Wide Eyed And Legless, Jeff Connor (1988)

A tabloid journalist travels with the only British team to enter the Tour de France in the past 40 years to provide a hilarious account of their disastrous participation in the 1987 event

Simon and Schuster 0 671 69937 7 paperback 212pp £5.95

At last British cycling’s moment seems to have arrived. Mark Cavendish is in the middle of his second, spectacular Tour. Next year there might even be a British Tour team. We dominated the track events in the Olympics, and organisations such as the CTC are boasting record membership levels. So there has never been a better time to revisit Connor’s classic – lest hubris entangles our spokes.

It is easy to find parallels with the mid-1980s. Kelly, Roche and LeMond were the first English-speaking riders to become truly dominant in European professional cycling. Britain developed some spectacular talents, like Malcom Elliot and Adrian Timmins. City centre cycling was televised from up and down the UK, and a British professional team took part in the Tour for the first time in 20 years.
Connor provides a fabulously observed diary of July 1987 when the dream of British cycling joining the European mainstream crashed catastrophically.

Such was the rising tide of interest in professional cycling that year that the Daily Star – a wretched tabloid whose founding editor, Derek Jameson promised readers a diet of ‘tits, bums, roll-your-own fags, and Queens Park Rangers – sent a journalist to cover the tour. Even more remarkably, Connor was embedded with the Halfords ANC Team, travelling in their team car and staying in the same hotels as the riders. The novelty of The Star’s interest in two-wheeled sport is evident from the editor’s insistence that Connor ride a stage of the race himself to provide riders with a real insight.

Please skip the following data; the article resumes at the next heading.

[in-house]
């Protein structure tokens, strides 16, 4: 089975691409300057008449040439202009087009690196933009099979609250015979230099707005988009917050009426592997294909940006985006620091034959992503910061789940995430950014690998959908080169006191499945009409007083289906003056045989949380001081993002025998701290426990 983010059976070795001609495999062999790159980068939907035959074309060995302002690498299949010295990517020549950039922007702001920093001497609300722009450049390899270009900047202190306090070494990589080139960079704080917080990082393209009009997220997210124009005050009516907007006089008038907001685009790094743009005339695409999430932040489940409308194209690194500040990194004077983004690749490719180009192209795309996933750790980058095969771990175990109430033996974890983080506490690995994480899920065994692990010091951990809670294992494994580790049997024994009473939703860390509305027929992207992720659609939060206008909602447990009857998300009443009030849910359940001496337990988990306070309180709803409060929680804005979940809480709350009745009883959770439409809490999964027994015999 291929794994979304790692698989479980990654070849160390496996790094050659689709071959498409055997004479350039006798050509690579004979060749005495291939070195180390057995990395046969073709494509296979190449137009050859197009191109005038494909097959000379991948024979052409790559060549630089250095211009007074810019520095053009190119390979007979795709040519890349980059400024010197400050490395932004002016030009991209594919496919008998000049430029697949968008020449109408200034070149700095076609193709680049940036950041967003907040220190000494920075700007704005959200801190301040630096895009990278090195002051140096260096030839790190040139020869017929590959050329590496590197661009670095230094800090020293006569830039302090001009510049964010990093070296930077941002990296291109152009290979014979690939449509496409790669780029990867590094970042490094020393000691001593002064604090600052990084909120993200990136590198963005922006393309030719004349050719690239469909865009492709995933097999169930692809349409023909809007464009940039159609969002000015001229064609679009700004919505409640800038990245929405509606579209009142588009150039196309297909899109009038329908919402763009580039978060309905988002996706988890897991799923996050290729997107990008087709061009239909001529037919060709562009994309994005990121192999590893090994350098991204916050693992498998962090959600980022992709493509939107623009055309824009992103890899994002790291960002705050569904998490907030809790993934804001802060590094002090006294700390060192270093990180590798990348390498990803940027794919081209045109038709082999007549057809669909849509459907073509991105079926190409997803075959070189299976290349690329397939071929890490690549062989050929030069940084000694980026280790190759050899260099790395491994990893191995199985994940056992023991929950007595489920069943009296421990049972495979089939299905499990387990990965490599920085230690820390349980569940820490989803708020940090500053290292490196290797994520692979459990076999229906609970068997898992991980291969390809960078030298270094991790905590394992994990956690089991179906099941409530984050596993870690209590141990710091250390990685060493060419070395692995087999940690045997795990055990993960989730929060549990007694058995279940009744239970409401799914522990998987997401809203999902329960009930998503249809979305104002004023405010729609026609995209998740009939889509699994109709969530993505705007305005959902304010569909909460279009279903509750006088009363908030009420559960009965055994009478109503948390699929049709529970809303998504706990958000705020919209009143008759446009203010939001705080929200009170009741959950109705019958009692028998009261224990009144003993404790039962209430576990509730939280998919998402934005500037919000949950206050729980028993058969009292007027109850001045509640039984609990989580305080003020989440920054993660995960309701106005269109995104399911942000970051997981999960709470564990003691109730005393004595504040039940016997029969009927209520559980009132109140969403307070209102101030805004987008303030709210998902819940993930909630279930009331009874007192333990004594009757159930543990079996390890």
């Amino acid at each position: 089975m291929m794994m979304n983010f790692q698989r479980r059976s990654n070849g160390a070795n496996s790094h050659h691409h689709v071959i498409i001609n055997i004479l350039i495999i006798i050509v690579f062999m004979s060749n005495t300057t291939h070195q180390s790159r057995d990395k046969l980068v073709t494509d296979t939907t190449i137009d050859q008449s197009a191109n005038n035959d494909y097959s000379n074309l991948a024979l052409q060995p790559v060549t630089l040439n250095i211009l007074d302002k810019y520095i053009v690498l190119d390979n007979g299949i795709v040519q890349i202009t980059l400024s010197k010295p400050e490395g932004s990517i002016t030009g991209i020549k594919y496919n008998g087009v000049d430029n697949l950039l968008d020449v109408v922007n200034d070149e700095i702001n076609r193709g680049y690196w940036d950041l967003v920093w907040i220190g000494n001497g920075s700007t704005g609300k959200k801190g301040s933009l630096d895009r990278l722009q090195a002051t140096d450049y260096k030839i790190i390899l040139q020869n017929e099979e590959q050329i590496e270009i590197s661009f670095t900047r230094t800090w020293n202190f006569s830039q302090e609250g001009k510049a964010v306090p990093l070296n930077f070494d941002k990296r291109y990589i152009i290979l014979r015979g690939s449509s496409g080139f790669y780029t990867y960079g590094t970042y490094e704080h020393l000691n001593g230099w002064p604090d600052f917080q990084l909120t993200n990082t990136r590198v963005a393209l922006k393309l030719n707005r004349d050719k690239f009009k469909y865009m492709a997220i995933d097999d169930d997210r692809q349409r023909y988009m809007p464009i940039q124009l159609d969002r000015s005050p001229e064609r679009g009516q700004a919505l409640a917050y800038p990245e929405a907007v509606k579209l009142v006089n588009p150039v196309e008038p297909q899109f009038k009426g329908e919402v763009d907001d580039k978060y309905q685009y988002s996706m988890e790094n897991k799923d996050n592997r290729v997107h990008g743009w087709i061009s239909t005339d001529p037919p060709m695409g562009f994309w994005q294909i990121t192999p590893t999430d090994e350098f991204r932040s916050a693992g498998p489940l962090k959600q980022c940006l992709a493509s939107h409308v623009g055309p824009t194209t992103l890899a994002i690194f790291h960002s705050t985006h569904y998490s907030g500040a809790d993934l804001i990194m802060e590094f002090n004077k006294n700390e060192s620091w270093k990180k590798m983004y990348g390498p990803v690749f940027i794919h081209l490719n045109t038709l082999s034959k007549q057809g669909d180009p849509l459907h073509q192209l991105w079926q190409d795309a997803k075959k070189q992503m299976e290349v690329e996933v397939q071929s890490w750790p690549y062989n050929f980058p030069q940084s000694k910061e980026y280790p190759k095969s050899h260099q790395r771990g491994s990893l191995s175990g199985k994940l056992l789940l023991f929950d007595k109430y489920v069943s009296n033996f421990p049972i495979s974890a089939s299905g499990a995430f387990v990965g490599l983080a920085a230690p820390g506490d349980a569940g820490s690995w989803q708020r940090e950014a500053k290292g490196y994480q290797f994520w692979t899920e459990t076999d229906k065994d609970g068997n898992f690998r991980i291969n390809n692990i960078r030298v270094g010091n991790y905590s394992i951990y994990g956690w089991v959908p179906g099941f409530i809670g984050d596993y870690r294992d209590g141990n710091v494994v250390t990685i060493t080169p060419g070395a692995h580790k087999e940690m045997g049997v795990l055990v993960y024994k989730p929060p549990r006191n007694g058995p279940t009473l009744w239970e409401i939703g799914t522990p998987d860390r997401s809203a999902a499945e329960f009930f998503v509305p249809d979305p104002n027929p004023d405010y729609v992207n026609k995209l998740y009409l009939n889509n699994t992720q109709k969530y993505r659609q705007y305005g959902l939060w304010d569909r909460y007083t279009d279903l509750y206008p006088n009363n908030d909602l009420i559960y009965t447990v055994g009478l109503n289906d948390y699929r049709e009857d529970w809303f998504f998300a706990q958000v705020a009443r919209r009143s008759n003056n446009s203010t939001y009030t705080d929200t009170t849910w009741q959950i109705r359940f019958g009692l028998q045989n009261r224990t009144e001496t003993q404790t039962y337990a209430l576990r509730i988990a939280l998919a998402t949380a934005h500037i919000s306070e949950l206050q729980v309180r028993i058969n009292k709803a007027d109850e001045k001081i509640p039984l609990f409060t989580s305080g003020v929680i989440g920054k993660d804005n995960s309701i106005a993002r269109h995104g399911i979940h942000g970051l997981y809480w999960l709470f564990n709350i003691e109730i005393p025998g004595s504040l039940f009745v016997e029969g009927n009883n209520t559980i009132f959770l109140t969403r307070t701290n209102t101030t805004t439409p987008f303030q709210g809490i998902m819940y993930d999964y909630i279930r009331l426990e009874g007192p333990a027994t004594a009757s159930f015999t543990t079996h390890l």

A promising rosta of riders was assembled – including Elliot and Timmins – and off the team set, under the improbably guidance of its manager, Tony Capper. In Connor’s words he was ‘a 43 year old, 20 stone plus chain-smoking, ex-policeman, millionaire businessman’. He brought to the Tour practically no experience of cycle racing, as a result of which, as well as the inexperience of the cyclists themselves, team ANC Halfords was in deep trouble from the off.

One by one the cyclists abandoned. Capper’s money ran out. Then Capper himself disappeared, never to be seen again. By the time they reached Paris, only four of the team remained, at least one of whom turned his back on top level cycling thereafter.

Connor’s account is both side-splittingly funny, but also opens an intimate window on a cycling team in the Tour that has few parallels in English.

His own efforts to fulfil his editor’s demands are also rich in entertainment. “I reasoned, was my last chance of fulfilling the wishes of my employer and riding the length of a stage, however tentative and amateurish the effort would prove….Before long I found myself shifting around the saddle as the tissues in my backside, unused to the prolonged abuse, began to compress and complain. The last 20 miles passed in a haze of tortured discomfort. The final hill saw me off the bike and walking.”

By the end of course, Roche had won the race in such a dramatic style that the decisive moment when he appeared at the top of La Plange to catch Pedro Delgardo, is still considered one of the greatest moments in Tour history.

This is not an easy book to find, and richly deserves to be republished. Whatever effort you have to employ to find a copy, however, the rewards are considerable. What lessons it provides for British cycling today is harder to say – suffice to say that I, for one, hope that David Brailsford et al have taken them to heart.

PS July 09

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